London: Britain's prince Harry sought counseling in his late twenties to help deal with the grief of losing his mother more than a decade earlier, he told the Telegraph newspaper.
Harry, whose mother Diana died in a car crash in Paris in 1997 when he was just 12, said he had come "very close to a complete breakdown" on several occasions after shutting down his emotions, impacting both his work and his personal life.
"My way of dealing with it was sticking my head in the sand, refusing to ever think about my mum, because why would that help? It's only going to make you sad, it's not going to bring her back," he said in an interview published on Monday.
"So from an emotional side, I was like 'right, don't ever let your emotions be part of anything'."
He said his older brother prince William had encouraged him to seek help and he had been to see "a shrink" several times. He also took up boxing to help deal with aggression after feeling he was "on the verge of punching someone".
"(I) started to have a few conversations and actually all of a sudden, all of this grief that I have never processed started to come to the forefront and I was like, there is actually a lot of stuff here that I need to deal with," he said, adding that he had experienced two years of "total chaos".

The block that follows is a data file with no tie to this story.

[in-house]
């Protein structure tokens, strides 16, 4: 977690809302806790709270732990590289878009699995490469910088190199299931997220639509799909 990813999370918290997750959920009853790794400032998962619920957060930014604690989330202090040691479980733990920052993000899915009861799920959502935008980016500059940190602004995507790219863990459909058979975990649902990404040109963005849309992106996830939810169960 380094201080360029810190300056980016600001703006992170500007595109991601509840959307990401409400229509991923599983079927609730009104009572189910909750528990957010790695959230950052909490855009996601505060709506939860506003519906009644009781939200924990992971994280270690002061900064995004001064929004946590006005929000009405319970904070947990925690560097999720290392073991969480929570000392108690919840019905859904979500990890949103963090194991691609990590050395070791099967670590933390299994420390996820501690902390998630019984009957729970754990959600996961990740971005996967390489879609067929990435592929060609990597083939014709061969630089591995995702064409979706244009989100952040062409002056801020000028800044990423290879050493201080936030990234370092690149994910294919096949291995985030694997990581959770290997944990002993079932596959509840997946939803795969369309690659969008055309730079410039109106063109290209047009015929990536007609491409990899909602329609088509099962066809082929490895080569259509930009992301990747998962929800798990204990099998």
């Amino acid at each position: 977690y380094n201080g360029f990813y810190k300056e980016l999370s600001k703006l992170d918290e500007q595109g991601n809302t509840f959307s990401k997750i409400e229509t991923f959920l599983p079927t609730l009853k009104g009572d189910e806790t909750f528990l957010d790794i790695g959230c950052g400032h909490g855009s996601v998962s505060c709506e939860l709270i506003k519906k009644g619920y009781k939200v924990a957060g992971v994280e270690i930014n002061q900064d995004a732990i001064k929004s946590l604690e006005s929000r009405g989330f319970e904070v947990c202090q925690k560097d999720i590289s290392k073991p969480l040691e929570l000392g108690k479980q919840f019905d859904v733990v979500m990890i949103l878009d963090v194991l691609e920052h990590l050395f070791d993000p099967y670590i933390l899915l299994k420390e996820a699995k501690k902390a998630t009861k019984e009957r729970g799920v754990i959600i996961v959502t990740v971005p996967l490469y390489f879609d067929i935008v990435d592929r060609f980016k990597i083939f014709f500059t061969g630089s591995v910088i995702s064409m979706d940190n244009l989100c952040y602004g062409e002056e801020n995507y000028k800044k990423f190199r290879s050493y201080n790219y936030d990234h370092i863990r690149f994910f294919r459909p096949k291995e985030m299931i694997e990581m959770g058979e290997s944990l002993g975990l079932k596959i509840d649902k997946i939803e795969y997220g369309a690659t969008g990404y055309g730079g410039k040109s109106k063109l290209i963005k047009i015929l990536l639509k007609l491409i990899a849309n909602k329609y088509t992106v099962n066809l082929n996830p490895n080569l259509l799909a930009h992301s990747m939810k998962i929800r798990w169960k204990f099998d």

The princes' mother Diana was married to heir-to-the-throne prince Charles between 1981 and 1996, when the couple divorced. She was killed when the car she was in crashed while being chased by paparazzi on motorbikes.
Harry, who is fifth in line to the throne, described at times facing anxiety during royal engagements but said he was now in a "good place".
He served in the British Army for 10 years, including two stints in Afghanistan, and now works with several charities including supporting wounded soldiers. Along with William and William's wife Catherine, he also set up a mental health charity.
"Because of the process I have been through over the past two and a half years, I’ve now been able to take my work seriously, been able to take my private life seriously as well, and been able to put blood, sweat and tears into the things that really make a difference and things that I think will make a difference to everybody else," he said.